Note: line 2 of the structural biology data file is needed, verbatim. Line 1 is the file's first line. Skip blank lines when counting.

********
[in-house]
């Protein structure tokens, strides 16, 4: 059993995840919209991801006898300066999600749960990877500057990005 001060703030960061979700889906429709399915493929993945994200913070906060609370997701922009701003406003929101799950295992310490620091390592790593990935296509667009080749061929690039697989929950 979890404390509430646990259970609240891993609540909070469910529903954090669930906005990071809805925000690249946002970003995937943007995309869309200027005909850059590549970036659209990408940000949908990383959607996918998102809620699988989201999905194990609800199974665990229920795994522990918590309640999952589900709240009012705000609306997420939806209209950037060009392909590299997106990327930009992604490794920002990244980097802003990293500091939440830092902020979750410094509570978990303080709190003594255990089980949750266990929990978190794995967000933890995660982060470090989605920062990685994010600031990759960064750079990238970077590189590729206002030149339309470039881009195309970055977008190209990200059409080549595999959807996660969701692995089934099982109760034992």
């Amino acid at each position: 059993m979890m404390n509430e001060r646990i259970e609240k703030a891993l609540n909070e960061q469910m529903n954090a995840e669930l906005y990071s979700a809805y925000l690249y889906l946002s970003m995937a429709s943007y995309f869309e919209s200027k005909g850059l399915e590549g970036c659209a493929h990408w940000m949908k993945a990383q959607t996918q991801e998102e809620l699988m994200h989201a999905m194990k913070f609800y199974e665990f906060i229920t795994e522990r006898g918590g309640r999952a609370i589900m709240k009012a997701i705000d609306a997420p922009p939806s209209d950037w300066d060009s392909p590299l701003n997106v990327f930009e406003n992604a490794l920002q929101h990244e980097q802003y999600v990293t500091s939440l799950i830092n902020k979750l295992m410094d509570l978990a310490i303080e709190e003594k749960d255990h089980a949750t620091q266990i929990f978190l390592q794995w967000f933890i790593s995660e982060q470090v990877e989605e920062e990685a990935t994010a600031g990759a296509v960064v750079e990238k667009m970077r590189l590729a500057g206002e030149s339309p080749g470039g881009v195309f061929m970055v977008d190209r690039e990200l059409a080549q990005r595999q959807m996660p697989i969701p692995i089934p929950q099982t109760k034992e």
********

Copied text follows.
């Protein structure tokens, strides 16, 4: 059993995840919209991801006898300066999600749960990877500057990005 001060703030960061979700889906429709399915493929993945994200913070906060609370997701922009701003406003929101799950295992310490620091390592790593990935296509667009080749061929690039697989929950 979890404390509430646990259970609240891993609540909070469910529903954090669930906005990071809805925000690249946002970003995937943007995309869309200027005909850059590549970036659209990408940000949908990383959607996918998102809620699988989201999905194990609800199974665990229920795994522990918590309640999952589900709240009012705000609306997420939806209209950037060009392909590299997106990327930009992604490794920002990244980097802003990293500091939440830092902020979750410094509570978990303080709190003594255990089980949750266990929990978190794995967000933890995660982060470090989605920062990685994010600031990759960064750079990238970077590189590729206002030149339309470039881009195309970055977008190209990200059409080549595999959807996660969701692995089934099982109760034992």